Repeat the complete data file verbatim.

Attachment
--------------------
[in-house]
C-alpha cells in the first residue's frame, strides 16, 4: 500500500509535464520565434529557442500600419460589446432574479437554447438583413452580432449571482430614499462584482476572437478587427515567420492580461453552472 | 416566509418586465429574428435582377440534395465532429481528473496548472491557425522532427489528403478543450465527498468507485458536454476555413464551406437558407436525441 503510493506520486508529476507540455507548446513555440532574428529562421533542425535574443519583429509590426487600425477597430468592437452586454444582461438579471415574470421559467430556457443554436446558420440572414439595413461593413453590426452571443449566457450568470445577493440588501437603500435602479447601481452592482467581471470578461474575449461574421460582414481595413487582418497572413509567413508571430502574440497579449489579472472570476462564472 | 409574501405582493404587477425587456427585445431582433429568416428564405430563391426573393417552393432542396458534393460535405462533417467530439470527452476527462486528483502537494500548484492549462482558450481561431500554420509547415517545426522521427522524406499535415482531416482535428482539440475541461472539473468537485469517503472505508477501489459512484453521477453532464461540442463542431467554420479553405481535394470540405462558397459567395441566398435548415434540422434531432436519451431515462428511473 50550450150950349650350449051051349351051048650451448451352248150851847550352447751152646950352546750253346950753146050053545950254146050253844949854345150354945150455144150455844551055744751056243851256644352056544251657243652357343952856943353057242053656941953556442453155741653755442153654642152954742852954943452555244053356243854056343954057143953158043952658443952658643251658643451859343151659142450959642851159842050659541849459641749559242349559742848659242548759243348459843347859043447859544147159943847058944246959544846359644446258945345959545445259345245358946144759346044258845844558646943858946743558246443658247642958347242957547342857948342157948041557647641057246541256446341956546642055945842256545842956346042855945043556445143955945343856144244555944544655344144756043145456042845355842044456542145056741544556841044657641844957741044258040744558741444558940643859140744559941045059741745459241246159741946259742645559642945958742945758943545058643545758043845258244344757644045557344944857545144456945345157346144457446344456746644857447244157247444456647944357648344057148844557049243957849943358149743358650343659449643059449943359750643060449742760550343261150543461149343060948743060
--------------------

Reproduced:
[in-house]
C-alpha cells in the first residue's frame, strides 16, 4: 500500500509535464520565434529557442500600419460589446432574479437554447438583413452580432449571482430614499462584482476572437478587427515567420492580461453552472 | 416566509418586465429574428435582377440534395465532429481528473496548472491557425522532427489528403478543450465527498468507485458536454476555413464551406437558407436525441 503510493506520486508529476507540455507548446513555440532574428529562421533542425535574443519583429509590426487600425477597430468592437452586454444582461438579471415574470421559467430556457443554436446558420440572414439595413461593413453590426452571443449566457450568470445577493440588501437603500435602479447601481452592482467581471470578461474575449461574421460582414481595413487582418497572413509567413508571430502574440497579449489579472472570476462564472 | 409574501405582493404587477425587456427585445431582433429568416428564405430563391426573393417552393432542396458534393460535405462533417467530439470527452476527462486528483502537494500548484492549462482558450481561431500554420509547415517545426522521427522524406499535415482531416482535428482539440475541461472539473468537485469517503472505508477501489459512484453521477453532464461540442463542431467554420479553405481535394470540405462558397459567395441566398435548415434540422434531432436519451431515462428511473 50550450150950349650350449051051349351051048650451448451352248150851847550352447751152646950352546750253346950753146050053545950254146050253844949854345150354945150455144150455844551055744751056243851256644352056544251657243652357343952856943353057242053656941953556442453155741653755442153654642152954742852954943452555244053356243854056343954057143953158043952658443952658643251658643451859343151659142450959642851159842050659541849459641749559242349559742848659242548759243348459843347859043447859544147159943847058944246959544846359644446258945345959545445259345245358946144759346044258845844558646943858946743558246443658247642958347242957547342857948342157948041557647641057246541256446341956546642055945842256545842956346042855945043556445143955945343856144244555944544655344144756043145456042845355842044456542145056741544556841044657641844957741044258040744558741444558940643859140744559941045059741745459241246159741946259742645559642945958742945758943545058643545758043845258244344757644045557344944857545144456945345157346144457446344456746644857447244157247444456647944357648344057148844557049243957849943358149743358650343659449643059449943359750643060449742760550343261150543461149343060948743060